0 $39 $0 135 150 $77 Enrollee Premium 200 250 Income, % of Poverty Affordable Amt. (cheapest plan) 300 400 Subsidy and Premium Discontinuities (2011) $ per month 300 200

Insurer Price Public Subsidies ~$147 100 ~$106 ~$58 ~$11 0 Four Other Plans $39 $77 Enrollee Premium $116 Cheapest plan

$0 135 150 200 250 Income, % of Poverty 300 Data and Sample Construction 1. Plan enrollment (CommCare admin data) Start with individual-level data Collapse to plan enrollment by income (% of FPL) 2. Insurer medical costs (CommCare claims data) Linked to enrollment; Collapse to average cost by income (% of FPL) 3. Eligible population size (American Community Survey) Restrict to CommCare-eligible people based on observables (age, income, insurance status, citizenship) Graph Estimate smoothed eligible population size using this samples avg. insurance take-up rate (63%) and income distribution Do robustness checks on these assumptions

RD Analysis and Assumption RD Analysis: Use premium change at income thresholds to test for: Demand response: Does enrollment fall? Adverse Selection: Do average costs of enrolled population increase (suggesting healthy differentially leave)? Key assumption: No strategic income manipulation around cutoffs I.e., Eligible population is smooth through cutoffs so any enrollment change is driven by demand response No evidence of strategic manipulation 1. Institutional: Mapping from reported info to income measure used for subsidies (income as % of FPL) is not salient to applicants 2. No bunching in income distribution of eligible pop. in ACS ( Graphs) 3. No spikes/holes in enrollment distribution around cutoffs in 2011 RD = -1054 (318) % = -26% RD = -641 (157) % = -27% 3000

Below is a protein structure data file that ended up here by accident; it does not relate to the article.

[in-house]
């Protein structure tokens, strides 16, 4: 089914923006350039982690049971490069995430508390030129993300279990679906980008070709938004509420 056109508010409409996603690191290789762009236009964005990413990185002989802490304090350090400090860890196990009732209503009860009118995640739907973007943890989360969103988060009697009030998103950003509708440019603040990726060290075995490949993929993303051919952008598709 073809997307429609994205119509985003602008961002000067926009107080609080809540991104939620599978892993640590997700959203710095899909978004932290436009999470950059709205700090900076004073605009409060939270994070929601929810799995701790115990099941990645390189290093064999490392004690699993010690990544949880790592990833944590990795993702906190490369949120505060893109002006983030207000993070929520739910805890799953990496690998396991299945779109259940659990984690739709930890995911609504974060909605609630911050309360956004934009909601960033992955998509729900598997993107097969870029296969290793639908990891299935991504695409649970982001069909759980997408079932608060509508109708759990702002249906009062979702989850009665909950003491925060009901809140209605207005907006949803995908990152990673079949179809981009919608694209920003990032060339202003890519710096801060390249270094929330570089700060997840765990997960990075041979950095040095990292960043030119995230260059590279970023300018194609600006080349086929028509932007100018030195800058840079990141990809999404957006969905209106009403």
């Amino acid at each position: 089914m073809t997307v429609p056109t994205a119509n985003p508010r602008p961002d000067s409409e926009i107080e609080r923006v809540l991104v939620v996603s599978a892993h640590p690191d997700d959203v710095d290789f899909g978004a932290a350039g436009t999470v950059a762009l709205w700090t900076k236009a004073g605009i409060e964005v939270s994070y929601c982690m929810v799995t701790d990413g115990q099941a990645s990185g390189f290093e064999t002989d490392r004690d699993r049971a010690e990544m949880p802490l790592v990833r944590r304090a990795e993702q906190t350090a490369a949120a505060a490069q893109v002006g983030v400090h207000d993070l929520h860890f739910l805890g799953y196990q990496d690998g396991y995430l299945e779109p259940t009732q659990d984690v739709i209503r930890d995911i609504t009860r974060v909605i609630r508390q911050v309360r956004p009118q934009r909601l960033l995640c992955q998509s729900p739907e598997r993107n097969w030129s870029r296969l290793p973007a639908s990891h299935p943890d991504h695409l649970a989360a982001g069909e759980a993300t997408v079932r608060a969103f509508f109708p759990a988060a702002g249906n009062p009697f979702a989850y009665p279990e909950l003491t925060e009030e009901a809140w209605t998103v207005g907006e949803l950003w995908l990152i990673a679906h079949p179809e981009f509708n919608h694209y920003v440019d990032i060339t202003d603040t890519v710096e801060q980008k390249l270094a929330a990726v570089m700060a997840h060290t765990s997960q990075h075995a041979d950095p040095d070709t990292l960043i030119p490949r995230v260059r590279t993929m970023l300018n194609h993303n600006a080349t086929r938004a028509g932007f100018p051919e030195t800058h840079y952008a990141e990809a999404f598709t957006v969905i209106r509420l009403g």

4000 5000 Enrollment Counts, by Income (2011) 0 1000 2000 RD = -326 (99) % = -25% 135 150 200 250 Income, % of Poverty 300 4500

Raw Data: Enrollment and Eligible Population (2011) Raw Count of CommCare Enrollment 0 1500 3000 (Smoothed) Estimate of Eligible Population Size 135 150 200 250 Income, % of Poverty 300 1 Share of Eligible Population Insured

94% .8 76% .6 58% .4 70% RD = -0.24 (0.07) .2 % = -26% 56% RD = -0.20 (0.05) % = -27%

44% RD = -0.14 (0.04) 0 % = -24% Pmin=$0 135 150 Pmin = $39 Pmin = $77 200 250 Income, % of FPL Pmin = $116 300 RD = 47.3 (7.7)

RD = 32.4 (8.7) RD = 6.2 (11.9) % = +15% % = +9% % = +2% 300 $ / month 340 380 420 Average Insurer Costs, by Income (2009-2013) 133 150

200 250 Income, % of Poverty 300 Additional Evidence: Age and Risk Score RDs RD = 46.9 (15.8) RD = 30.9 (17.7) RD = 14.7 (21.7) % = +14% % = +9% % = +4% 300 $ / month

340 380 420 Average Insurer Costs, by Income (2011) 133 150 200 250 Income, % of Poverty 300 Summary of Descriptive Evidence Low-income insurance demand is highly price sensitive Falls ~25% for each ~$40 increase in cheapest enrollee premium Modest premiums are a major deterrent to coverage for low-income population Cost RDs: Evidence of adverse selection Average cost rises by 2-15% ($6-50 / month) as covg. falls at RDs Enrollees who leave are lower cost than remaining people